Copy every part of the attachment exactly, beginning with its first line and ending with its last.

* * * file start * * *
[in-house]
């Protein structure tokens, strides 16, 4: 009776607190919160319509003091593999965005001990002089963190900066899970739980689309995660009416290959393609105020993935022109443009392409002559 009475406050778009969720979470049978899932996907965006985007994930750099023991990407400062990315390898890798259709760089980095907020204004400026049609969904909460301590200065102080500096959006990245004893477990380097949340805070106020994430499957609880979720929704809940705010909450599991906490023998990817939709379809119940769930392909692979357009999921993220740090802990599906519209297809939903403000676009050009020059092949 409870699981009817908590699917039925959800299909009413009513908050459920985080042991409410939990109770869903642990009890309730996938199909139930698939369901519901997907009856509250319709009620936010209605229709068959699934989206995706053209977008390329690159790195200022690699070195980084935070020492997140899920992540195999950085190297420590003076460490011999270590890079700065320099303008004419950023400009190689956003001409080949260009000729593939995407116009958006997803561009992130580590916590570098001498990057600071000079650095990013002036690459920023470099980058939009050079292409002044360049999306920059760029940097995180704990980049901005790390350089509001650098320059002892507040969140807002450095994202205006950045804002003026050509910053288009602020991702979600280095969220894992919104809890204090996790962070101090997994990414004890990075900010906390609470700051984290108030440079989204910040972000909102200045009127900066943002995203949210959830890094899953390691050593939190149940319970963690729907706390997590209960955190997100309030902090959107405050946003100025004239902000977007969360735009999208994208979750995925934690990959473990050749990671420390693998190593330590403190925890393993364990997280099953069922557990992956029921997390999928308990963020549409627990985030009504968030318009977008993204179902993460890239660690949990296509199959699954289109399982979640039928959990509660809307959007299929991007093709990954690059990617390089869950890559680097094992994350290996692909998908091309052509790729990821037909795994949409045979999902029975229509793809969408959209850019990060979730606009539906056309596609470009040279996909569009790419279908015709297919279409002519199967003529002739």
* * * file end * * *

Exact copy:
[in-house]
């Protein structure tokens, strides 16, 4: 009776607190919160319509003091593999965005001990002089963190900066899970739980689309995660009416290959393609105020993935022109443009392409002559 009475406050778009969720979470049978899932996907965006985007994930750099023991990407400062990315390898890798259709760089980095907020204004400026049609969904909460301590200065102080500096959006990245004893477990380097949340805070106020994430499957609880979720929704809940705010909450599991906490023998990817939709379809119940769930392909692979357009999921993220740090802990599906519209297809939903403000676009050009020059092949 409870699981009817908590699917039925959800299909009413009513908050459920985080042991409410939990109770869903642990009890309730996938199909139930698939369901519901997907009856509250319709009620936010209605229709068959699934989206995706053209977008390329690159790195200022690699070195980084935070020492997140899920992540195999950085190297420590003076460490011999270590890079700065320099303008004419950023400009190689956003001409080949260009000729593939995407116009958006997803561009992130580590916590570098001498990057600071000079650095990013002036690459920023470099980058939009050079292409002044360049999306920059760029940097995180704990980049901005790390350089509001650098320059002892507040969140807002450095994202205006950045804002003026050509910053288009602020991702979600280095969220894992919104809890204090996790962070101090997994990414004890990075900010906390609470700051984290108030440079989204910040972000909102200045009127900066943002995203949210959830890094899953390691050593939190149940319970963690729907706390997590209960955190997100309030902090959107405050946003100025004239902000977007969360735009999208994208979750995925934690990959473990050749990671420390693998190593330590403190925890393993364990997280099953069922557990992956029921997390999928308990963020549409627990985030009504968030318009977008993204179902993460890239660690949990296509199959699954289109399982979640039928959990509660809307959007299929991007093709990954690059990617390089869950890559680097094992994350290996692909998908091309052509790729990821037909795994949409045979999902029975229509793809969408959209850019990060979730606009539906056309596609470009040279996909569009790419279908015709297919279409002519199967003529002739």